Petrol exchange still committed to e-trading despite user apathy

The International Petroleum Exchange (IPE) has reiterated its commitment to electronic trading, despite the refusal of most of...

The International Petroleum Exchange (IPE) has reiterated its commitment to electronic trading, despite the refusal of most of its traders to use its ICE trading system, which went live earlier this month.

In the first week after opening trading on its IPE Brent Crude Futures contract, 625,150 trades were conducted on the contract but less than 3% of them were handled electronically. Most of the electronic trades were conducted during "extended hours", when trades could not be made on the exchange floor.

The electronic trading system aims to replace open outcry - the traditional form of pit trading involving shouting deals across the exchange. Most international exchanges have already introduced electronic trading systems.

However, the IPE said the introduction of electronic trading for Brent during traditional trading hours was intended to expand the customer base to non-members, rather than forcing members to switch.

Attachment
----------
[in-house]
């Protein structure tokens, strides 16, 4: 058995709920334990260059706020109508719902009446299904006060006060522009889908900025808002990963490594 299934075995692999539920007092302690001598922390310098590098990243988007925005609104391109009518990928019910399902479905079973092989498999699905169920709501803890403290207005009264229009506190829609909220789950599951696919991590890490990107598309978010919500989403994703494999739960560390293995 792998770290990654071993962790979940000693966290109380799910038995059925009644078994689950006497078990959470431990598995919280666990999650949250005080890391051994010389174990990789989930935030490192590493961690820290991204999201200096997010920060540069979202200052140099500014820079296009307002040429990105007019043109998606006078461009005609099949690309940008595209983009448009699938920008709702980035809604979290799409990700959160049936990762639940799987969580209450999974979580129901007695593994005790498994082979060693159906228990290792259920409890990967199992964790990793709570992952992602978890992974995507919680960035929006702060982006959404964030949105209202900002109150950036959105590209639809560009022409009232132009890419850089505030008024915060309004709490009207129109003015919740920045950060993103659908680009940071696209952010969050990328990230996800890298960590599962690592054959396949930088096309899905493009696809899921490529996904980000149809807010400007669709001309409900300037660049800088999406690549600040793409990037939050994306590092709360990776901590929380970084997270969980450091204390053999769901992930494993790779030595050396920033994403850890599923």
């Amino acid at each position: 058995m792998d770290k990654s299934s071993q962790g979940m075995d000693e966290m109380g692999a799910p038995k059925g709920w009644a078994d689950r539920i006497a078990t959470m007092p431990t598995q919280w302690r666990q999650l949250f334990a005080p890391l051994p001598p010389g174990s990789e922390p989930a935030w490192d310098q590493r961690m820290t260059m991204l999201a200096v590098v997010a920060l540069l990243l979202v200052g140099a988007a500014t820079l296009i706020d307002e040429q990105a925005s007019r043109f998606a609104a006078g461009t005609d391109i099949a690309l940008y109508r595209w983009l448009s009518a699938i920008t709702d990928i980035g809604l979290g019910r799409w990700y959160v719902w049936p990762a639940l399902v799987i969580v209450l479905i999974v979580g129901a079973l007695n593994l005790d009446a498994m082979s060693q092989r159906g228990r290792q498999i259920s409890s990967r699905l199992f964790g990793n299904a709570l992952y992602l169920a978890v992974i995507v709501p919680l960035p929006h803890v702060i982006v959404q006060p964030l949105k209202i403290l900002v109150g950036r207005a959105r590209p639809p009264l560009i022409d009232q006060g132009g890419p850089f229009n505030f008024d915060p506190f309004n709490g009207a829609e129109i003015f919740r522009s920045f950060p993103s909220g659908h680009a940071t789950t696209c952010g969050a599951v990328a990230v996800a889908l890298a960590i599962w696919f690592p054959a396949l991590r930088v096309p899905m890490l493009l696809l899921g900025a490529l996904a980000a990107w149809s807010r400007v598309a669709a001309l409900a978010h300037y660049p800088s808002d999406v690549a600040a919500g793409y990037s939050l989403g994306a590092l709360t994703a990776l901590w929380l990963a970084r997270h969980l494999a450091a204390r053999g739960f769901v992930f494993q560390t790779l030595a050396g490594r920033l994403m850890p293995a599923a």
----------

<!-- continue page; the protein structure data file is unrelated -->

"The major benefit of electronic trading is opening up access to anyone who wants to trade, regardless of their geographical location," said an IPE spokeswoman. "We did not have any set targets for the system - it is only a transitory step towards moving to electronic trading."

Energy traders have been reluctant to move to the ICE system, which was developed by IPE's US parent company Intercontinental Exchange, because they are used to open outcry, the spokeswoman said. However, this will change in time, she added.

"All exchanges are going electronic and this move is about falling into line," she said. "We are sure that traders will begin to move over once they can see there is money to be made by using the system."

In 1998, the IPE scrapped plans to launch an electronic trading system after a four-month review which concluded that the system could lead to a major reduction in trading volumes because of hostility from independent traders.

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